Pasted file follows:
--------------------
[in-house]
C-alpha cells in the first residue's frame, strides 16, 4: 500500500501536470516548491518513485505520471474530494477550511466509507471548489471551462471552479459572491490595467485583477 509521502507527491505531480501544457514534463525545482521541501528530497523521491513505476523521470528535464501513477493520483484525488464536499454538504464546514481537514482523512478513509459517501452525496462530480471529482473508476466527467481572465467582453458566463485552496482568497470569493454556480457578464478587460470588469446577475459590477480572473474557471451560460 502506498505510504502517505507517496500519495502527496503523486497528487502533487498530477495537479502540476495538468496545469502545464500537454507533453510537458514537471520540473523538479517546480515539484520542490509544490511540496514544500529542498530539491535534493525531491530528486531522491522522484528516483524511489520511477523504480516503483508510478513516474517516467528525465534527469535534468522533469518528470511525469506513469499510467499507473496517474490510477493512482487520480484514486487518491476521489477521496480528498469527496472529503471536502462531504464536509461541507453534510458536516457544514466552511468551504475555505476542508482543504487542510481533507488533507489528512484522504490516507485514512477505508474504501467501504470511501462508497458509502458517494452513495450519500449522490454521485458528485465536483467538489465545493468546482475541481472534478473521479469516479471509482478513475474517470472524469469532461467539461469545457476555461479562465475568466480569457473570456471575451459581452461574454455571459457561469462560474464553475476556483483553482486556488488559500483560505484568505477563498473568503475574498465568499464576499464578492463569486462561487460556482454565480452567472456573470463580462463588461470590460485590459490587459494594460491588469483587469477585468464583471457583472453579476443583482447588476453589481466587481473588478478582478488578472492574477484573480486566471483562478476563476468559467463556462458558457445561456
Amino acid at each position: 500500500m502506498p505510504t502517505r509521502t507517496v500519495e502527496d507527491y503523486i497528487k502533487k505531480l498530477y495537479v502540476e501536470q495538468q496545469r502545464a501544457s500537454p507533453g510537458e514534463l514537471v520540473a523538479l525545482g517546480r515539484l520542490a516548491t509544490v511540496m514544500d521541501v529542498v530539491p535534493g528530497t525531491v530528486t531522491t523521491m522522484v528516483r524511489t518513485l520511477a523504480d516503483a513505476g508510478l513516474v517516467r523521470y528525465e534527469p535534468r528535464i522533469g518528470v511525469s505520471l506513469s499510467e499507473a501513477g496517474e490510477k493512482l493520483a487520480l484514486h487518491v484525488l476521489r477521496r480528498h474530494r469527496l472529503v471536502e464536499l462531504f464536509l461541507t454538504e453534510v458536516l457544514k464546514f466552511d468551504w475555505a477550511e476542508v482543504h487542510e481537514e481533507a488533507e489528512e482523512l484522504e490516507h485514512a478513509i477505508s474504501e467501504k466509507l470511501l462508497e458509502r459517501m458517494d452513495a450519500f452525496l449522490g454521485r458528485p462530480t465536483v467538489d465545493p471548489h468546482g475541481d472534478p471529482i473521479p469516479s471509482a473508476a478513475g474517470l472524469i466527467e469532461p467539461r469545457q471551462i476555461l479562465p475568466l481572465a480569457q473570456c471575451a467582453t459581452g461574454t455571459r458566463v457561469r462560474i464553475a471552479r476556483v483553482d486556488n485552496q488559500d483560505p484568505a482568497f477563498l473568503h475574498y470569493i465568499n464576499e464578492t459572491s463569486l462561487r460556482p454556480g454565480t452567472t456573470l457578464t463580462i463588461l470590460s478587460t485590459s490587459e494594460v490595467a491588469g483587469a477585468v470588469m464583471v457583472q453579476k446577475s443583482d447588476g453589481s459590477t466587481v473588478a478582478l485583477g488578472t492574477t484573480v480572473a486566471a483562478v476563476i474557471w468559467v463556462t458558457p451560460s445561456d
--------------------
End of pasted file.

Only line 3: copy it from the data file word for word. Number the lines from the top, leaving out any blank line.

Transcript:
Amino acid at each position: 500500500m502506498p505510504t502517505r509521502t507517496v500519495e502527496d507527491y503523486i497528487k502533487k505531480l498530477y495537479v502540476e501536470q495538468q496545469r502545464a501544457s500537454p507533453g510537458e514534463l514537471v520540473a523538479l525545482g517546480r515539484l520542490a516548491t509544490v511540496m514544500d521541501v529542498v530539491p535534493g528530497t525531491v530528486t531522491t523521491m522522484v528516483r524511489t518513485l520511477a523504480d516503483a513505476g508510478l513516474v517516467r523521470y528525465e534527469p535534468r528535464i522533469g518528470v511525469s505520471l506513469s499510467e499507473a501513477g496517474e490510477k493512482l493520483a487520480l484514486h487518491v484525488l476521489r477521496r480528498h474530494r469527496l472529503v471536502e464536499l462531504f464536509l461541507t454538504e453534510v458536516l457544514k464546514f466552511d468551504w475555505a477550511e476542508v482543504h487542510e481537514e481533507a488533507e489528512e482523512l484522504e490516507h485514512a478513509i477505508s474504501e467501504k466509507l470511501l462508497e458509502r459517501m458517494d452513495a450519500f452525496l449522490g454521485r458528485p462530480t465536483v467538489d465545493p471548489h468546482g475541481d472534478p471529482i473521479p469516479s471509482a473508476a478513475g474517470l472524469i466527467e469532461p467539461r469545457q471551462i476555461l479562465p475568466l481572465a480569457q473570456c471575451a467582453t459581452g461574454t455571459r458566463v457561469r462560474i464553475a471552479r476556483v483553482d486556488n485552496q488559500d483560505p484568505a482568497f477563498l473568503h475574498y470569493i465568499n464576499e464578492t459572491s463569486l462561487r460556482p454556480g454565480t452567472t456573470l457578464t463580462i463588461l470590460s478587460t485590459s490587459e494594460v490595467a491588469g483587469a477585468v470588469m464583471v457583472q453579476k446577475s443583482d447588476g453589481s459590477t466587481v473588478a478582478l485583477g488578472t492574477t484573480v480572473a486566471a483562478v476563476i474557471w468559467v463556462t458558457p451560460s445561456d